Chapter 4 of Augustine’s Rule

Posted by on Oct 5, 2010 in Blog | No Comments

 Starting on October 2nd, I’ll be doing a Jesuit retreat on the Rule of Augustine (which I’ve written about here: “Up to our necks in Augustine”).

Each day, I’ll read 1 of the 8 chapters of the Rule of Augustine:

Chapter IV

Safeguarding Chastity, and Fraternal Correction

1. There should be nothing about your clothing to attract attention. Besides, you should not seek to please by your apparel, but by a good life.

2. Whenever you go out, walk together, and when you reach your destination, stay together.

3. In your walk, deportment, and in all actions, let nothing occur to give offense to anyone who sees you, but only what becomes your holy state of life.

4. Although your eyes may chance to rest upon some woman or other, you must not fix your gaze upon any woman. Seeing women when you go out is not forbidden, but it is sinful to desire them or to wish them to desire you, for it is not by tough or passionate feeling alone but by one’s gaze also that lustful desires mutually arise. And do not say that your hearts are pure if there is immodesty of the eye, because the unchaste eye carries the message of an impure heart. And when such hearts disclose their unchaste desires in a mutual gaze, even without saying a word, then it is that chastity suddenly goes out of their life, even though their bodies remain unsullied by unchaste acts.

5. And whoever fixes his gaze upon a woman and likes to have hers fixed upon him must not suppose that others do not see what he is doing. He is very much seen, even by those he thinks do not see him. But suppose all this escapes the notice of man – what will he do about God who sees from on high and from whom nothing is hidden? Or are we to imagine that he does not see because he sees with a patience as great as his wisdom? Let the religious man then have such fear of God that he will not want to be an occasion of sinful pleasure to a woman. Ever mindful that God sees all things, let him not desire to look at a woman lustfully. For it is on this point that fear of the Lord is recommended, where it is written: An abomination to the Lord is he who fixes his gaze (Prv. 27:20)

6. So when you are together in church and anywhere else where women are present, exercise a mutual care over purity of life. Thus, by mutual vigilance over one another will God, who dwells in you, grant you his protection.

7. If you notice in someone of your brothers this wantonness of the eye, of which I am speaking, admonish him at once so that the beginning of evil will not grow more serious but will be promptly corrected.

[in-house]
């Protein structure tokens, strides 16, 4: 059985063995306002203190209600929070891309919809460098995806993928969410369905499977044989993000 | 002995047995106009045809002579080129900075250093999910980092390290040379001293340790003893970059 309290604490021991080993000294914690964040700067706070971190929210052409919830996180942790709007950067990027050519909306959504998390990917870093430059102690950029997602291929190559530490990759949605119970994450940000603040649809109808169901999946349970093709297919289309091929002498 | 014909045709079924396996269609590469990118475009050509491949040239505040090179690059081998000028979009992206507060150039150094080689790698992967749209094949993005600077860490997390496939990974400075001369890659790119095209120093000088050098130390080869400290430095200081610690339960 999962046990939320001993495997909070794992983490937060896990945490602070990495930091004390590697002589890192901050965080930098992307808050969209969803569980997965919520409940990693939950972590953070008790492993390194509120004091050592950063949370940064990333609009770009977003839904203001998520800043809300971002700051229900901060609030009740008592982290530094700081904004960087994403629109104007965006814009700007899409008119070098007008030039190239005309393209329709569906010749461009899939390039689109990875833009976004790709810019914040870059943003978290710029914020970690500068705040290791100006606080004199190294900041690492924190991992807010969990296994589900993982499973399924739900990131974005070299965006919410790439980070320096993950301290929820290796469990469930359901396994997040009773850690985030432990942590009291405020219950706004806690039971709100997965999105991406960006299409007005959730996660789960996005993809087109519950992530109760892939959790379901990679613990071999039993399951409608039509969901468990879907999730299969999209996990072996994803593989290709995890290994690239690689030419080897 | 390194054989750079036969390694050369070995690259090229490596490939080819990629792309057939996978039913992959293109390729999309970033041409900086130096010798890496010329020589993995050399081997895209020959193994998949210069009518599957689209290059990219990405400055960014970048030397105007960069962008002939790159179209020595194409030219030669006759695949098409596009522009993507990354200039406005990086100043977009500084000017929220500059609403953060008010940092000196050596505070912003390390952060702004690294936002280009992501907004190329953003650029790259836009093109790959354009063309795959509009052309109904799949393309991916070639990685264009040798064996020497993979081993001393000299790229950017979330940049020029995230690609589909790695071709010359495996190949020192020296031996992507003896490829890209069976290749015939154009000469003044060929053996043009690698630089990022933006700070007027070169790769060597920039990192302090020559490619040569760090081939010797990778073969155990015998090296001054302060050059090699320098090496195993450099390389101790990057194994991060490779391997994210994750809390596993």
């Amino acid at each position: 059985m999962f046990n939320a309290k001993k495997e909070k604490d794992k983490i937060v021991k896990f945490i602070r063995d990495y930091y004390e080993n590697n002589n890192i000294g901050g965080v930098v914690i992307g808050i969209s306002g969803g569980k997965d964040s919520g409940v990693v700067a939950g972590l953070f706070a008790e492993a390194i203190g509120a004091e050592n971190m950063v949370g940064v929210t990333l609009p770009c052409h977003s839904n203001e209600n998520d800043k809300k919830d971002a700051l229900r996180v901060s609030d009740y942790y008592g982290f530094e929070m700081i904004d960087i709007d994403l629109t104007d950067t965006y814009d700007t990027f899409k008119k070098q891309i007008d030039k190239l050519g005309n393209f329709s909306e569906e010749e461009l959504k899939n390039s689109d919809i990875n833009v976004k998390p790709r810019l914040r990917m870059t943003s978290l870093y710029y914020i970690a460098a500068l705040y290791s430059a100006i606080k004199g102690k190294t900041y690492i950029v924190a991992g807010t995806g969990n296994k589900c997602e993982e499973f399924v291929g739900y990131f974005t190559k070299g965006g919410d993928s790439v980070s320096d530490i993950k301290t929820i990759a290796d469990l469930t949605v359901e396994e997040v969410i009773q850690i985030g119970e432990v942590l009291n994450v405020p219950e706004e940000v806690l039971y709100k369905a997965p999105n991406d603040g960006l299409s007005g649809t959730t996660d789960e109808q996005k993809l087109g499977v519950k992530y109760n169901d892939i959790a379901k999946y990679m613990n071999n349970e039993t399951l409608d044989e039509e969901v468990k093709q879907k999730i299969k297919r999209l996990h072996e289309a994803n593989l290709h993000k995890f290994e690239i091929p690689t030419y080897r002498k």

8. But if you see him doing the same thing again on some other day, even after your admonition, then whoever had occasion to discover this must report him as he would a wounded man in need of treatment. But let the offense first be pointed out to two or three so that he can be proven guilty on the testimony of these two or three and be punished with due severity. And do not charge yourselves with ill-will when you bring this offense to light. Indeed, yours in the greater blame if you allow your brothers to be lost through your silence when you are able to bring about their correction by your disclosure. If you brother, for example, were suffering a bodily wound that he wanted to hide for fear of undergoing treatment, would it not be cruel of you to remain silent and a mercy on your part to make this known? How much greater then is your obligation to make his condition known lest he continue to suffer a more deadly wound of the soul.

9. But if he fails to correct the fault despite this admonition, he should first be brought to the attention of the superior before the offense is made known to the others who will have to prove his guilt, in the event he denies the charge. Thus, corrected in private, his fault can perhaps be kept from the others. But should he feign ignorance, the others are to be summoned so that in the presence of all he can be proven guilty, rather than stand accused on the word of one alone. Once proven guilty, he must undergo salutary punishment according to the judgment of the superior or priest having the proper authority. If he refuses to submit to punishment, he shall be expelled from your brotherhood even if he does not withdraw of his own accord. For this too is not done out of cruelty, but from a sense of compassion so that many others may not be lost through his bad example.

10. And let everything I have said about not fixing one’s gaze be also observed carefully and faithfully with regard to other offenses: to find them out, to ward them off, to make them known, to prove and punish them – all out of love for man and a hatred of sin.

11. But if anyone should go so far in wrongdoing as to receive letters in secret from any woman, or small gifts of any kind, you ought to show mercy and pray for him if he confesses this of his own accord. But if the offense is detected and he is found guilty, he must be more severely chastised according to the judgment of the priest or superior.

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